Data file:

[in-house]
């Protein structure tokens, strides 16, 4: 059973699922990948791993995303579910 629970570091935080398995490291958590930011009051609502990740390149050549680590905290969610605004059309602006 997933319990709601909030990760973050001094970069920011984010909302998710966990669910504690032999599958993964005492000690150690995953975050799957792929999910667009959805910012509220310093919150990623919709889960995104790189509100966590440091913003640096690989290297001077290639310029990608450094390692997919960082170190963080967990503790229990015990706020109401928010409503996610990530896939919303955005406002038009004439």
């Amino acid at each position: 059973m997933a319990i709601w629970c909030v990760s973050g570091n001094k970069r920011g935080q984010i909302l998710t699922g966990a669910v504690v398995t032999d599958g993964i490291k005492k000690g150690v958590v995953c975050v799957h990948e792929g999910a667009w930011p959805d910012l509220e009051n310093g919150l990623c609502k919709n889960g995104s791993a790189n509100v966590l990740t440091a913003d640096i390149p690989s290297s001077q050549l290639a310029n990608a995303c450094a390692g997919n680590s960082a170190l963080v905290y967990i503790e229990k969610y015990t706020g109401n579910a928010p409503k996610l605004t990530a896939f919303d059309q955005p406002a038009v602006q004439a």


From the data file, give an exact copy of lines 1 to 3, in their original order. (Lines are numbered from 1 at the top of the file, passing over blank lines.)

[in-house]
């Protein structure tokens, strides 16, 4: 059973699922990948791993995303579910 629970570091935080398995490291958590930011009051609502990740390149050549680590905290969610605004059309602006 997933319990709601909030990760973050001094970069920011984010909302998710966990669910504690032999599958993964005492000690150690995953975050799957792929999910667009959805910012509220310093919150990623919709889960995104790189509100966590440091913003640096690989290297001077290639310029990608450094390692997919960082170190963080967990503790229990015990706020109401928010409503996610990530896939919303955005406002038009004439």
């Amino acid at each position: 059973m997933a319990i709601w629970c909030v990760s973050g570091n001094k970069r920011g935080q984010i909302l998710t699922g966990a669910v504690v398995t032999d599958g993964i490291k005492k000690g150690v958590v995953c975050v799957h990948e792929g999910a667009w930011p959805d910012l509220e009051n310093g919150l990623c609502k919709n889960g995104s791993a790189n509100v966590l990740t440091a913003d640096i390149p690989s290297s001077q050549l290639a310029n990608a995303c450094a390692g997919n680590s960082a170190l963080v905290y967990i503790e229990k969610y015990t706020g109401n579910a928010p409503k996610l605004t990530a896939f919303d059309q955005p406002a038009v602006q004439a």